Every two years the sports world is treated to a celebration of exceptionalism—the summer and winter Olympic Games—followed by a festival of inspiration—the Paralympics—a few weeks later. But does the popular representation of the Paralympics reinforce stereotypes of those with disabilities?
Born in 1948 as an annual competition for World War II veterans with spinal injuries at Stoke Mandeville Hospital in Aylesbury, England, the first official quadrennial Paralympic Games were held in Rome in 1960. In the 56 years since, the Paralympics have evolved from a competition for wheelchair athletes to a major international sporting event. Some 4,350 athletes, from more than 160 countries, will compete in Rio. In 1960, everyone was guaranteed a medal. In 2016, most will go home empty-handed.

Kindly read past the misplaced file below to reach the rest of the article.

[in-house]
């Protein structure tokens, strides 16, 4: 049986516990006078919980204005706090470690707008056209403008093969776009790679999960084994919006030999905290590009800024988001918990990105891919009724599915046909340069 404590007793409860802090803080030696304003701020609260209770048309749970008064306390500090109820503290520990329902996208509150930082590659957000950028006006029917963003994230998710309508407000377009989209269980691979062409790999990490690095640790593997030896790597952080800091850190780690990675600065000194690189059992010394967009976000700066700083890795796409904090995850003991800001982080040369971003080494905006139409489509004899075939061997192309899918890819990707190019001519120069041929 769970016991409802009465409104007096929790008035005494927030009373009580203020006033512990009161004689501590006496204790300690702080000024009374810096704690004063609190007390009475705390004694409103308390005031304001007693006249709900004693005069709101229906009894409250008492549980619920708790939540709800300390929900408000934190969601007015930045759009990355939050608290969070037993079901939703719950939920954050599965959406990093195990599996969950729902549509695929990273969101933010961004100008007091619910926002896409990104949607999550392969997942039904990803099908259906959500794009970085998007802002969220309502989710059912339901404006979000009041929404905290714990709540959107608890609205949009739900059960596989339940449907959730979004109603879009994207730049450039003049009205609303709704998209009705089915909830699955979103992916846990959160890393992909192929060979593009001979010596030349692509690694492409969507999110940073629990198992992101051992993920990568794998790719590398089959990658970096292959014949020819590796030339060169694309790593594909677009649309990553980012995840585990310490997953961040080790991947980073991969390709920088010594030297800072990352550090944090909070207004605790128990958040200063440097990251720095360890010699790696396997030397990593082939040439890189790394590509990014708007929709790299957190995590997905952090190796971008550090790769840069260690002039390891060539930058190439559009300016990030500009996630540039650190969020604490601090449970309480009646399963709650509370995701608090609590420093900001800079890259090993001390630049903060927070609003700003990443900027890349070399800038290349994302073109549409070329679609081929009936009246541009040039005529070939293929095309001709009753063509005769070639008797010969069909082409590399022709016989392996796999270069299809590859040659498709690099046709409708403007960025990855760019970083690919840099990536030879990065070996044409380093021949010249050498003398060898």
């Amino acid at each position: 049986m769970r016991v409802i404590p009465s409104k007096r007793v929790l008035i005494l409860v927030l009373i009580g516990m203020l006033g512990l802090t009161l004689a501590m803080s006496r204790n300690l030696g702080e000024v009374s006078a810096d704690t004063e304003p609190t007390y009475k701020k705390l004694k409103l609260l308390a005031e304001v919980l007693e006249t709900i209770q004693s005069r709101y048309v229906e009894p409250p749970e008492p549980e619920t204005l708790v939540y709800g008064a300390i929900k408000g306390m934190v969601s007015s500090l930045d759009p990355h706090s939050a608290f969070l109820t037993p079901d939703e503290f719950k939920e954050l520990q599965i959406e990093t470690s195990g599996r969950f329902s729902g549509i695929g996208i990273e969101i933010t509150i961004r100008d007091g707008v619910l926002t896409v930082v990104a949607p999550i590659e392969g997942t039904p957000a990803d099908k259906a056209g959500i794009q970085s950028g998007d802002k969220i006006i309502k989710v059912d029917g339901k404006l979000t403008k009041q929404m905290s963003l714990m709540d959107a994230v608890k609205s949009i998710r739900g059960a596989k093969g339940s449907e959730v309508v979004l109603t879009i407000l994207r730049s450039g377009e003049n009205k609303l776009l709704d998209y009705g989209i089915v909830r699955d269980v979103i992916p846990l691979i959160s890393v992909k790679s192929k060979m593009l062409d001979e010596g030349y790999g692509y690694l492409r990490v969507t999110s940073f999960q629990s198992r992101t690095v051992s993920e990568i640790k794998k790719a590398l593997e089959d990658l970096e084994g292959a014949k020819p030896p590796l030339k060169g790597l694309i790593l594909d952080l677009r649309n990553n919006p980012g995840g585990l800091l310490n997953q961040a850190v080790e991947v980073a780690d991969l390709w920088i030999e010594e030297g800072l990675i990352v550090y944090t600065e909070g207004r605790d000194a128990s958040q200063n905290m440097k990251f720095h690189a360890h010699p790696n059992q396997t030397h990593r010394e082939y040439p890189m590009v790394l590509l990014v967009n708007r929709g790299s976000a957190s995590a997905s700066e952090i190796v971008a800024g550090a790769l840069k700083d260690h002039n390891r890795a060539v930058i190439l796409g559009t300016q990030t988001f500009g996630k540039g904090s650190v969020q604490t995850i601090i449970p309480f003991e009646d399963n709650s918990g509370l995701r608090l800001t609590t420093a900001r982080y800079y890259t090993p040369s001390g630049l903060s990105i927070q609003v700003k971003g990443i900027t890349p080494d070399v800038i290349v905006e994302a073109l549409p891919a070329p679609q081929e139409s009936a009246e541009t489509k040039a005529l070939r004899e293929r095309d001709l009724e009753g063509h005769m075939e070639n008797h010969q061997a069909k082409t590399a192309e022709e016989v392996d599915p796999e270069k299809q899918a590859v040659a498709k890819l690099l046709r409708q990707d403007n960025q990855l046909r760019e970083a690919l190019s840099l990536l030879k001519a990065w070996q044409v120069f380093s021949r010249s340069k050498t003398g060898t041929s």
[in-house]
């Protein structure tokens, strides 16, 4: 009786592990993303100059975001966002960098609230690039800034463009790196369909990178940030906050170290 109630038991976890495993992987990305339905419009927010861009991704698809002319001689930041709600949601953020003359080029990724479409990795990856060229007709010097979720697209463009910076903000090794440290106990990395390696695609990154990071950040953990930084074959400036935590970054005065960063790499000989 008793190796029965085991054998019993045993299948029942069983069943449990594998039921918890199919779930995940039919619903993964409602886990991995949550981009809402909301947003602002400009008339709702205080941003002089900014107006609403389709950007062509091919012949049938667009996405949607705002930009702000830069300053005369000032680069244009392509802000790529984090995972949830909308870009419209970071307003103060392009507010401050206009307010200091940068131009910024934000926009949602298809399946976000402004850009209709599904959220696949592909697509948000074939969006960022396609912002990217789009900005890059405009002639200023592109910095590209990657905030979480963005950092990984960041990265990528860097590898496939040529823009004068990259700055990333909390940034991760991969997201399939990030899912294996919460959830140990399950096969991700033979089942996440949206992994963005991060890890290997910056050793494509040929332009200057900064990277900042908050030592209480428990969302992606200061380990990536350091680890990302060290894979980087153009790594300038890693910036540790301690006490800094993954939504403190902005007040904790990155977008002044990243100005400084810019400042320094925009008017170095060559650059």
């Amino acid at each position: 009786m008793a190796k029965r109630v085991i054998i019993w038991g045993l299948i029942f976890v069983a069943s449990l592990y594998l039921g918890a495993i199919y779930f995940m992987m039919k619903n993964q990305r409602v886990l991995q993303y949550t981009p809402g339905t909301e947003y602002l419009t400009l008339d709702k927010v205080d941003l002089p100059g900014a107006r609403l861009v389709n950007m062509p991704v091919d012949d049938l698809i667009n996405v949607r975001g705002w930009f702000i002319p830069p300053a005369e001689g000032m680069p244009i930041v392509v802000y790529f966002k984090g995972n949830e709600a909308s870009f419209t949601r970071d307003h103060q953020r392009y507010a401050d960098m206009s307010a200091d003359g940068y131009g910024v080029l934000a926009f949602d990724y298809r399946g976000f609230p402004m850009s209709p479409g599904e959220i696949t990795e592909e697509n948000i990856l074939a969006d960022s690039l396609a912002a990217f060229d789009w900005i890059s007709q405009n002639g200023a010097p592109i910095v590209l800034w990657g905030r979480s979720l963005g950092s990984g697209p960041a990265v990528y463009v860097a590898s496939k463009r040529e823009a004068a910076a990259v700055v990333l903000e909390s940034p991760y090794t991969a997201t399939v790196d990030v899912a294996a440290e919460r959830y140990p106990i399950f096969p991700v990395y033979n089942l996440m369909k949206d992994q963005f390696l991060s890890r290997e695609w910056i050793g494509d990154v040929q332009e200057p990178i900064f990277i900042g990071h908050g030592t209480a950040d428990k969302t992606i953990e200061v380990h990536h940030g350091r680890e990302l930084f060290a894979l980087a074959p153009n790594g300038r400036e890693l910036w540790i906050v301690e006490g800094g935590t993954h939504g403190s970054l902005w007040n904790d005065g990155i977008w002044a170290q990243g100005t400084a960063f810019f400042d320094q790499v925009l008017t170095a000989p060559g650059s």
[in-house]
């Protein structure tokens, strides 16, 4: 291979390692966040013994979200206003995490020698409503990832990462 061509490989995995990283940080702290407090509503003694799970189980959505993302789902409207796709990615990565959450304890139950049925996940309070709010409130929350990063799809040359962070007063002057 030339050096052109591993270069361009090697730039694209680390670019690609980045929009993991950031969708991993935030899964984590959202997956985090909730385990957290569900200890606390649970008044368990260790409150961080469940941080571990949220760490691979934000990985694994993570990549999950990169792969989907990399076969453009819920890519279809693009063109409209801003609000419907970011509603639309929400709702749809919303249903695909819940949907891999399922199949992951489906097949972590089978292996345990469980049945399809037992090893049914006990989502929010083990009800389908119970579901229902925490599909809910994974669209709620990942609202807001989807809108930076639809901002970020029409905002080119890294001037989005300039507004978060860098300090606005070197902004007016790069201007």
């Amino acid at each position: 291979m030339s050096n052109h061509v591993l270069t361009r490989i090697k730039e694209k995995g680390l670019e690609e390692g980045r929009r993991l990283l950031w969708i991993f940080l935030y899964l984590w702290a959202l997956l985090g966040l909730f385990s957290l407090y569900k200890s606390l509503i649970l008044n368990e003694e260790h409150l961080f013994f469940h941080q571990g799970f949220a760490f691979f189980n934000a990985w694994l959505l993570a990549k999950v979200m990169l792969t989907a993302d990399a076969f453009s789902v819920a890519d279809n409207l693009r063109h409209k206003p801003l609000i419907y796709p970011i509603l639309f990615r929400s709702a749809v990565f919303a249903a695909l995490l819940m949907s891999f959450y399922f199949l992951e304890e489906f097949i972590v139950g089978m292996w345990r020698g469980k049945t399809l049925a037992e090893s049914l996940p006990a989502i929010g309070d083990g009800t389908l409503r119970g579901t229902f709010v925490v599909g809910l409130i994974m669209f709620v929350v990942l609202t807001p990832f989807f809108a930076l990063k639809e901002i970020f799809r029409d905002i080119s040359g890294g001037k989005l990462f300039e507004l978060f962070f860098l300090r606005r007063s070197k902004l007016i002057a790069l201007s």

The visibility of disability sports has been boosted recently with the introduction of events like the U.S.-based Warrior Games and the international Invictus Games, for injured military service personnel. At the closing ceremonies of the 2012 Games, International Paralympic Committee (IPC) president Sir Philip Craven recounted the story of a five-year-old boy, George Glen, whose response to seeing a peg-legged pirate in a children’s book was to say to his mom, “Well he only has one leg, so he must be an athlete.”